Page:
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A Recipe for Peace in the Middle East?
Shel Horowitz, Marketing Consultant - Going Beyond Sustainability Shel Horowitz, Marketing Consultant - Going Beyond Sustainability
For Immediate Release:
Dateline: Springfield, MA
Monday, October 23, 2023


Don't let governments spread hate between people who just want peace!

Today, I spent two hours with my heartstrings tugged at a concert of the Jerusalem Youth Chorus—where Palestinian teens and 20-somethings from East Jerusalem sing—and compose—together with their Israeli Jewish counterparts from West Jerusalem. In June 2014 (a time of relative peace), I attended an equally moving concert in the Galilee (northern Israel) by Diwan Saz, a modern combo whose performers that night included a 10-year-old Bedouin boy (with a gorgeous voice) and a Chassidic rabbi, among others.

Those hopeful events seem far away an out of reach as we mourn the tragic and avoidable loss of over 4000 lives on both sides this month.

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We have to somehow prevent even greater losses of life—and to reset!

Two members of the Middle East Peace Orchestra. Photo by Katarina Jardenberg via Flickr, Creative Commons license.

Let's start with some points I hope everyone can agree on:

  1. Innocent people have been killed and hurt for decades, and nothing will bring them back

  2. The violence has not worked, no matter who commits it

  3. Both Arabs and Jews have claims on the land going back thousands of years

  4. They also claim common ancestry with both honoring a heritage that started with Abraham. They eat very similar foods, speak languages with many cognates, and have both had to adapt to the harsh desert that surrounds them.

  5. It is long past time to find a workable solution

From that very rudimentary framework, could we perhaps evolve to:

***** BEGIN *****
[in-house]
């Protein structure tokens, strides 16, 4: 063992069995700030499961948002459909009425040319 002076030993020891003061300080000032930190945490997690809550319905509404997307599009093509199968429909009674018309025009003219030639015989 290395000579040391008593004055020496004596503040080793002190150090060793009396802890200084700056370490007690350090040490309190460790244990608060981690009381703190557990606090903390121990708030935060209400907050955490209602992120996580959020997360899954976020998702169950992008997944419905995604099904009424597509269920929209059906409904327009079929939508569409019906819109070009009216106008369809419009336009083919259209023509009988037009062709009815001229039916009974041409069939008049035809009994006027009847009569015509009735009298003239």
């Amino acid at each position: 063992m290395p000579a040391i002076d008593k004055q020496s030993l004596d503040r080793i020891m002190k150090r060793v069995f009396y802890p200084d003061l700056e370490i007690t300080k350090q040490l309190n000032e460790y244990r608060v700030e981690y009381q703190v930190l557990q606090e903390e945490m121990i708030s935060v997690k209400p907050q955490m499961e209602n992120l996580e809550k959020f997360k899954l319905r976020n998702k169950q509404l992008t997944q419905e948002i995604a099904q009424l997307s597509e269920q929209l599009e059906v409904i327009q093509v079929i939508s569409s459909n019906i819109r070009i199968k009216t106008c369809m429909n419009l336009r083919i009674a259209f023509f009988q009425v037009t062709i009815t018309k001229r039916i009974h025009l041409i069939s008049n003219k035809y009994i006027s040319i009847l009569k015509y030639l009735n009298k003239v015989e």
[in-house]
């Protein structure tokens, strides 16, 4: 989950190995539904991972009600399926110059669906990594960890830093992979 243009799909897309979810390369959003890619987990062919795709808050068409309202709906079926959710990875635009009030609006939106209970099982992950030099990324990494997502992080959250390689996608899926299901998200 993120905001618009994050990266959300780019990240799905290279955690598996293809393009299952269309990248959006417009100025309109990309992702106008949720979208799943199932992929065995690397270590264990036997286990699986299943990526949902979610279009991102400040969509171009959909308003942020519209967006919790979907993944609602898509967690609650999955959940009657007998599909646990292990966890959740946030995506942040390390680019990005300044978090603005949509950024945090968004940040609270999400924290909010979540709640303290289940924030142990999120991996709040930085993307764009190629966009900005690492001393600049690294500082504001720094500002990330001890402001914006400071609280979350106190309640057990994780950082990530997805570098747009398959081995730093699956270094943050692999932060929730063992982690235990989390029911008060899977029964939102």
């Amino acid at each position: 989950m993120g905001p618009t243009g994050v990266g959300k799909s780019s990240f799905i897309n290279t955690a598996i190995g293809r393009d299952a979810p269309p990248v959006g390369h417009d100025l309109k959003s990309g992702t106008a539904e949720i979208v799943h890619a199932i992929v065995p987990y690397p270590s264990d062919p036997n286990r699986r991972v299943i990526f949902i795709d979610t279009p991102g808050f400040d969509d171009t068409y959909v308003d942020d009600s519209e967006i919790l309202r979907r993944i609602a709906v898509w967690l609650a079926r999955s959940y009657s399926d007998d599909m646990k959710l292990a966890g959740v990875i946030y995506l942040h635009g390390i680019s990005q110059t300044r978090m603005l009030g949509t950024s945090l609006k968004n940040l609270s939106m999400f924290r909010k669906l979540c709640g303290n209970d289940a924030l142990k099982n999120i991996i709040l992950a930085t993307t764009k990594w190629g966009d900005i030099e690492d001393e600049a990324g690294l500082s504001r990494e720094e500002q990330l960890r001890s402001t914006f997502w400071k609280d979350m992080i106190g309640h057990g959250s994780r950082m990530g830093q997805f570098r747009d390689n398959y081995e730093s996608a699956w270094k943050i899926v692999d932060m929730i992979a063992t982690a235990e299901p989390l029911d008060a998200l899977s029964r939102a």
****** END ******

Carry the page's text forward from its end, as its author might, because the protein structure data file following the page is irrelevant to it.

1. We all are carrying deep hurts. An eye for an eye doesn't just leave everyone blind, because it will eventually leap from eyes to other things. So an eye for an eye, ultimately, leaves no one standing. Can we accept not only that the past is filled with violence, cruelty, and the spewing of hatred/dehumanization—but that all sides would benefit from moving past this?

  2. Can we look to the world for other examples of long-standing hostility and violence transforming into something better—such as the Truth and Reconciliation process in South Africa and Sierra Leone and the peace process in Northern Ireland?

  3. Can we finally break the cycles of fear, hatred, and grief that seem to lock everyone into ever-deeper and more destructive cycles of violence?

  4. Can the barriers—both physical and psychological—between the two cultures be removed so that Israelis and Palestinians who are kept apart by laws and physical barricades learn to work, play, and live together; there already are several small projects that are a great start, such as:

  • Neve Shalom/Wahat as-Salam, a cooperative multicultural village;

  • Numerous other musical collaborations, including  Daniel Barenboim and Edward Said's West-Eastern Divan Orchestra and many lesser-known ensembles;

  • Combatants for Peace, which presents touring programs featuring one person who fought in the Israeli army and another who was involved in the Palestinian resistance, now working together for peace despite some of them experiencing injuries, imprisonment, and all of them mourning the loss of friends and family members in the conflict

It takes great courage to organize for peace when the leaders of both communities feed their population an unending diet of hatred for the other side. In the Middle East and around the world, many people have been killed for trying to make peace.

I have visited Israel and Palestine twice and have family and friends (both Palestinian and Israeli) in both  Israel and Palestine (in the West Bank). I've stayed in the homes and hotels of Palestinians, with a Chassidic family, in a Druze village, a Transcendental Meditation village, a kibbutz, and an Israeli settler community on the West Bank. I've met with a blogger in Ramallah and with leaders of several Israeli peace organizations. I've also participated in Middle East peace groups in the US going back to the early 1980s. The vast majority I've talked to over the years, no matter what their ethnic or religious heritage, just want peace. The governments are not giving it to them. Surely there are better ways to solve things than yet another war in a long and brutal series of wars!

Perhaps we can take our cue from songwriter Nerissa Nields, who answers the old labor union song “Which Side Are You On?” with “The world says ‘you can figure it out.’ She says, ‘Haven't you noticed I'm round?’”

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Name: Shel Horowitz
Title: Marketing Consultant/Copywriter/Author
Group: GoingBeyondSustainability.com
Dateline: Hadley, MA United States
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